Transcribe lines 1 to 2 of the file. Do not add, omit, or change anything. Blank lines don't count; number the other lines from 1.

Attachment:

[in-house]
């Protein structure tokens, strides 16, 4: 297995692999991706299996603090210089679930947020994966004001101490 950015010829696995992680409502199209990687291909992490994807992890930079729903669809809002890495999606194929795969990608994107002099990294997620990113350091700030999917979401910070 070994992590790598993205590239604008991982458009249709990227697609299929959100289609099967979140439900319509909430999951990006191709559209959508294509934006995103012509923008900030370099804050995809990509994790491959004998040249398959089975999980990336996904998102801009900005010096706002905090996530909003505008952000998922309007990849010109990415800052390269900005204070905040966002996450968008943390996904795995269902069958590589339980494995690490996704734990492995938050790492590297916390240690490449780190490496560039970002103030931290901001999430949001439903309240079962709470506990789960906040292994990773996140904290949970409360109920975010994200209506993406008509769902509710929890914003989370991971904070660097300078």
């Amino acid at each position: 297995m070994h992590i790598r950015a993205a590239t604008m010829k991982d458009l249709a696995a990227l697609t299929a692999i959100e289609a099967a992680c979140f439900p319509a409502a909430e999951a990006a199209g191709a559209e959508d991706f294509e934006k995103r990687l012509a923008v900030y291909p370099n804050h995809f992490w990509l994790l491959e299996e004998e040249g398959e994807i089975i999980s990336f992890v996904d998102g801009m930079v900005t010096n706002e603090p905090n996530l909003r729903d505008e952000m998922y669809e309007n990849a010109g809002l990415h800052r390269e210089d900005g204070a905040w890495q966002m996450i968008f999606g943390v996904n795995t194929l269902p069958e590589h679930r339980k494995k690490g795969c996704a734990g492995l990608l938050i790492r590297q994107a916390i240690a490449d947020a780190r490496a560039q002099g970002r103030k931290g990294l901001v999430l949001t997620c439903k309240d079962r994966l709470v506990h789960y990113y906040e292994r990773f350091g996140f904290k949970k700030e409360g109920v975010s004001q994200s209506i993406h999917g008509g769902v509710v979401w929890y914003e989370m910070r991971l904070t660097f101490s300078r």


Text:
[in-house]
């Protein structure tokens, strides 16, 4: 297995692999991706299996603090210089679930947020994966004001101490 950015010829696995992680409502199209990687291909992490994807992890930079729903669809809002890495999606194929795969990608994107002099990294997620990113350091700030999917979401910070 070994992590790598993205590239604008991982458009249709990227697609299929959100289609099967979140439900319509909430999951990006191709559209959508294509934006995103012509923008900030370099804050995809990509994790491959004998040249398959089975999980990336996904998102801009900005010096706002905090996530909003505008952000998922309007990849010109990415800052390269900005204070905040966002996450968008943390996904795995269902069958590589339980494995690490996704734990492995938050790492590297916390240690490449780190490496560039970002103030931290901001999430949001439903309240079962709470506990789960906040292994990773996140904290949970409360109920975010994200209506993406008509769902509710929890914003989370991971904070660097300078």